This year, the Supreme Court was presented for the first time with the issue of whether after-acquired evidence of an employee's misconduct should bar all recovery for an employee who has been discriminatorily discharged. This Note discusses how the recent McKennon v. Nashville Publishing Co. decision will affect both employers and employees. First, a brief overview will be provided explaining the legal status of the after-acquired evidence doctrine in the circuit courts as it existed immediately prior to the decision in McKennon. Second, the facts and the holding of the McKennon decision will be discussed. Third, an examination will be undertaken as to why the Court and supporting authorities determined that after-acquired evidence should be irrelevant in determining the employer's liability. Fourth, a showing will be made that though after-acquired evidence should perhaps limit a plaintiff's equitable remedies in appropriate cases, it should be irrelevant in determining legal remedies. Included therein will be a proposal for a more equitable calculation for backpay than the Court in McKennon provided. In conclusion, this Note seeks to extend the positive steps offered in McKennon by offering a proposal to balance the competing goals of 1) providing a workplace free of discrimination and harassment, which will 2) encourage employees to be honest both when filling out employment applications and after they are hired and working for the employer.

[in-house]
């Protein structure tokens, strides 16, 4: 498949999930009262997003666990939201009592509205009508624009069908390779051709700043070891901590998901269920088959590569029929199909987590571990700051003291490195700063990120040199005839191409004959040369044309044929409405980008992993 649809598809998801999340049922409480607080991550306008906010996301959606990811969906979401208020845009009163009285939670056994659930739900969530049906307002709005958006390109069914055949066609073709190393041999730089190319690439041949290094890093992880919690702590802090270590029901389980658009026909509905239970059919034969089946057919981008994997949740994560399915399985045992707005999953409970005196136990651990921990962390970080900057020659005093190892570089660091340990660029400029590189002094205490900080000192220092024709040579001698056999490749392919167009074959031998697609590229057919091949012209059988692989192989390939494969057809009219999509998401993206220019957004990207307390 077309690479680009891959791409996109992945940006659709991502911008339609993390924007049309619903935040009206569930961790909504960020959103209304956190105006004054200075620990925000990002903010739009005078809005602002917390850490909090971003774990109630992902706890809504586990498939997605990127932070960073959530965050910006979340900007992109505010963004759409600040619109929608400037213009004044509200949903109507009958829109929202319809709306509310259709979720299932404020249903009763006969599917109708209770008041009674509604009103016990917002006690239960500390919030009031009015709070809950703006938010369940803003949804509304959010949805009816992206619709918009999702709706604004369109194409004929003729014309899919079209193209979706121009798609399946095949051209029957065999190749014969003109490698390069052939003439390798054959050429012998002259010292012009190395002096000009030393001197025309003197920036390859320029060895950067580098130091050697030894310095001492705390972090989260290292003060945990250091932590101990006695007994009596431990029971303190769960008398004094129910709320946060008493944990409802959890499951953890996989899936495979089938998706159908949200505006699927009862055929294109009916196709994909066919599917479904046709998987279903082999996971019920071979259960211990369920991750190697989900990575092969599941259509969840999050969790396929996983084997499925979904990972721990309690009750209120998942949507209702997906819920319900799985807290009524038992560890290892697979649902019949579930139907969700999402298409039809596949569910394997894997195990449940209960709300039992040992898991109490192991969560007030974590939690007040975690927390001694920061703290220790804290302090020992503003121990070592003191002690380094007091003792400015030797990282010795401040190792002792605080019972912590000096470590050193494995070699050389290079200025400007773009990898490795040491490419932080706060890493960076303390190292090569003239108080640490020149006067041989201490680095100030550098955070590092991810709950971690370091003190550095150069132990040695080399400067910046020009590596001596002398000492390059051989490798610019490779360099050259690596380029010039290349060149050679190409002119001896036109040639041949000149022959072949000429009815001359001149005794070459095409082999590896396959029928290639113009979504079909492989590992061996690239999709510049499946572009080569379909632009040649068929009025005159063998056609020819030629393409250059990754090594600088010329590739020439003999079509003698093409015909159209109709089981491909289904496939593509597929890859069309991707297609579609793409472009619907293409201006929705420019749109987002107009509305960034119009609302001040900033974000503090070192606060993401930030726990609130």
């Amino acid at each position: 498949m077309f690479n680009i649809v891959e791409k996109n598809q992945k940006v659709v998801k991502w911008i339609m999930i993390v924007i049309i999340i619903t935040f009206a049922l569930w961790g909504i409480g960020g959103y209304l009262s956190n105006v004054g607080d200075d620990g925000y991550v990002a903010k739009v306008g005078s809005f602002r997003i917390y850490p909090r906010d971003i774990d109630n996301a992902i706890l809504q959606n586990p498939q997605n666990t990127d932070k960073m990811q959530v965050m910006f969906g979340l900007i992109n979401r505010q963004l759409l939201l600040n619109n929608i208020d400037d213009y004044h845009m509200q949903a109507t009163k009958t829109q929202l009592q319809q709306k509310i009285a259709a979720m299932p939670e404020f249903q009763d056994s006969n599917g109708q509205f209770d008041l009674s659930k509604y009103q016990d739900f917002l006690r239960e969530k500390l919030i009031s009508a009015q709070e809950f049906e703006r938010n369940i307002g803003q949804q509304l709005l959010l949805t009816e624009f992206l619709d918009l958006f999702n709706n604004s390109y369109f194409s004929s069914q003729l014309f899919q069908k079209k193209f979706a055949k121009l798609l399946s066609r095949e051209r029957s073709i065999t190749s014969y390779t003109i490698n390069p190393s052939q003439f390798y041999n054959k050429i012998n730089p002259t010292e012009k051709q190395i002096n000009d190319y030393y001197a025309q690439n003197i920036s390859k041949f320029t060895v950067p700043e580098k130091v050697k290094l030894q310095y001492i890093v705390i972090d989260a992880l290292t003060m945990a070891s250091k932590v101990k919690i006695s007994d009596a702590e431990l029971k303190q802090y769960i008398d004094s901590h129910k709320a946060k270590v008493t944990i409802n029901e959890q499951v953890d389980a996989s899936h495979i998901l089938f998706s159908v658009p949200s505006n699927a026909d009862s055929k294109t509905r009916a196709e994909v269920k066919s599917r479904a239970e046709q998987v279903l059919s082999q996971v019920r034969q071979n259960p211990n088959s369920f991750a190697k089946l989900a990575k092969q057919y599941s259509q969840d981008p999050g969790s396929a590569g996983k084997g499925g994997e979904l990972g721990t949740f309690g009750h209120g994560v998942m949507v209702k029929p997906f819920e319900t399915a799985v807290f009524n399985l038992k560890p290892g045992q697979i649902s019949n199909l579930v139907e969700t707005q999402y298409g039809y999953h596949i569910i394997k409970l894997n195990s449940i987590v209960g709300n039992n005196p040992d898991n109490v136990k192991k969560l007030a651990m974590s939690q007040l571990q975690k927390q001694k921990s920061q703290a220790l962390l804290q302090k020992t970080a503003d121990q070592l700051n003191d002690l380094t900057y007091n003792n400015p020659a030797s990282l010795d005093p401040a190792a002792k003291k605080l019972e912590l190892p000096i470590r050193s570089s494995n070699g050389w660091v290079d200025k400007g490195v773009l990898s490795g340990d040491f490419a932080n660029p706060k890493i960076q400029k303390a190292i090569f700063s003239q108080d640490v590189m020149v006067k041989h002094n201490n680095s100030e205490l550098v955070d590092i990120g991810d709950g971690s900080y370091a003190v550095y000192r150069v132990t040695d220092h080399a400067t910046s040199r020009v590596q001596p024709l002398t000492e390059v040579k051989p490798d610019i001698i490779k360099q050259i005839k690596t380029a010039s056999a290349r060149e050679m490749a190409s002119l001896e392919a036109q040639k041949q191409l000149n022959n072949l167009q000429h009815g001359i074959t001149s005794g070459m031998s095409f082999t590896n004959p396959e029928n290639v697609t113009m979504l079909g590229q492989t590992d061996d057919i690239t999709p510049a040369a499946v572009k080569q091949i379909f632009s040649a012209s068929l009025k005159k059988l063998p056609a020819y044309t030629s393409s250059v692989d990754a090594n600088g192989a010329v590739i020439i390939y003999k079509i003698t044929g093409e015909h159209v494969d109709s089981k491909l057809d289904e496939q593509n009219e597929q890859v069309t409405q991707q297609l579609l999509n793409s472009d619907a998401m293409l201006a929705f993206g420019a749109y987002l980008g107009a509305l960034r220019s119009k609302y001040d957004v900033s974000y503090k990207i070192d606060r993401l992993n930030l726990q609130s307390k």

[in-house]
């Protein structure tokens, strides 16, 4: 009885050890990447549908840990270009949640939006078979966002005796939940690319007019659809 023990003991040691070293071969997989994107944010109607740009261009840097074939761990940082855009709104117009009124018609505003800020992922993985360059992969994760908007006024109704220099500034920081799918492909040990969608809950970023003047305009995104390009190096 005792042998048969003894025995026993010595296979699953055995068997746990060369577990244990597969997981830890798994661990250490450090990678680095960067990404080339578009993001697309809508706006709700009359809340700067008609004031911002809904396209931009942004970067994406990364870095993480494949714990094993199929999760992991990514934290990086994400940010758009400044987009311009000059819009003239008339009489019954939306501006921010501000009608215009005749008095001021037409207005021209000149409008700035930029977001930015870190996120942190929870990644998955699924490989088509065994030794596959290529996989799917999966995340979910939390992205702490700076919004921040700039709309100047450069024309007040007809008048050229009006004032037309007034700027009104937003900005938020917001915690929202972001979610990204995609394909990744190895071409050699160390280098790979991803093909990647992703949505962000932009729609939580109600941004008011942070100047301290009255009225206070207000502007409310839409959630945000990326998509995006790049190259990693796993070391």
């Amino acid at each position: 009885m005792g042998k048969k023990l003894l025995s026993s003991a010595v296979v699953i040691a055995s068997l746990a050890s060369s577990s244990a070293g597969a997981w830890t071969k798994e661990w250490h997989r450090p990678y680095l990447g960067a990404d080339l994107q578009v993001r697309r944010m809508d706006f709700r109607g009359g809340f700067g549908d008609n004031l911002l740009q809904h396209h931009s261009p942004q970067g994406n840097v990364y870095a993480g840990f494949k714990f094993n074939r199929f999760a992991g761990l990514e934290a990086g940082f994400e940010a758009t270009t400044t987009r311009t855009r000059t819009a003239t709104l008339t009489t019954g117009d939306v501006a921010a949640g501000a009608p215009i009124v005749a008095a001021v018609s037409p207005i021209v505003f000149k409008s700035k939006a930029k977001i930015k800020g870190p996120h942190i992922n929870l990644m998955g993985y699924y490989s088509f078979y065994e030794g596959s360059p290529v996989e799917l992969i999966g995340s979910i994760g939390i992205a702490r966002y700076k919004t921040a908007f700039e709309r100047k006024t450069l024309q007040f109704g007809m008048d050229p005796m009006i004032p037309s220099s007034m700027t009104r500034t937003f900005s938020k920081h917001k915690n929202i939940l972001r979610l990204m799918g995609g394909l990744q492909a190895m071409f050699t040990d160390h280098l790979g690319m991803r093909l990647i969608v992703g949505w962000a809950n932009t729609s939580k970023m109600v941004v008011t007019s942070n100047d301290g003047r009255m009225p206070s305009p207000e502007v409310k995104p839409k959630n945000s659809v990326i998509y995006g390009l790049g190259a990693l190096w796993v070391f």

Carolyn L. Whitford,
While the United States Supreme Court Waves Goodbye to the After-Acquired Evidence Doctrine, It May Allow the Employer to Hold a Card Up Its Sleeve in McKennon v. Nashville Publishing Co., 115 S. Ct. 879 (1995),
74 Neb. L. Rev.
Available at: https://digitalcommons.unl.edu/nlr/vol74/iss2/6